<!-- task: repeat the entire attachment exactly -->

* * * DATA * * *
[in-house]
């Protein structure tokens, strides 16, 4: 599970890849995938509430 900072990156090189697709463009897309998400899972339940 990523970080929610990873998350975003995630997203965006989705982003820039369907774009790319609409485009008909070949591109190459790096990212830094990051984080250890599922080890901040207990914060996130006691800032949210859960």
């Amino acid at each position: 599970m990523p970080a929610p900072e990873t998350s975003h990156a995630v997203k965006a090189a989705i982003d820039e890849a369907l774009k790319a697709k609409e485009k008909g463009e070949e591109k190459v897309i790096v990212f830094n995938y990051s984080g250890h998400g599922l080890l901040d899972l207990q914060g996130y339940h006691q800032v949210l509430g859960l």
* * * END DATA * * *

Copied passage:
[in-house]
């Protein structure tokens, strides 16, 4: 599970890849995938509430 900072990156090189697709463009897309998400899972339940 990523970080929610990873998350975003995630997203965006989705982003820039369907774009790319609409485009008909070949591109190459790096990212830094990051984080250890599922080890901040207990914060996130006691800032949210859960």
């Amino acid at each position: 599970m990523p970080a929610p900072e990873t998350s975003h990156a995630v997203k965006a090189a989705i982003d820039e890849a369907l774009k790319a697709k609409e485009k008909g463009e070949e591109k190459v897309i790096v990212f830094n995938y990051s984080g250890h998400g599922l080890l901040d899972l207990q914060g996130y339940h006691q800032v949210l509430g859960l």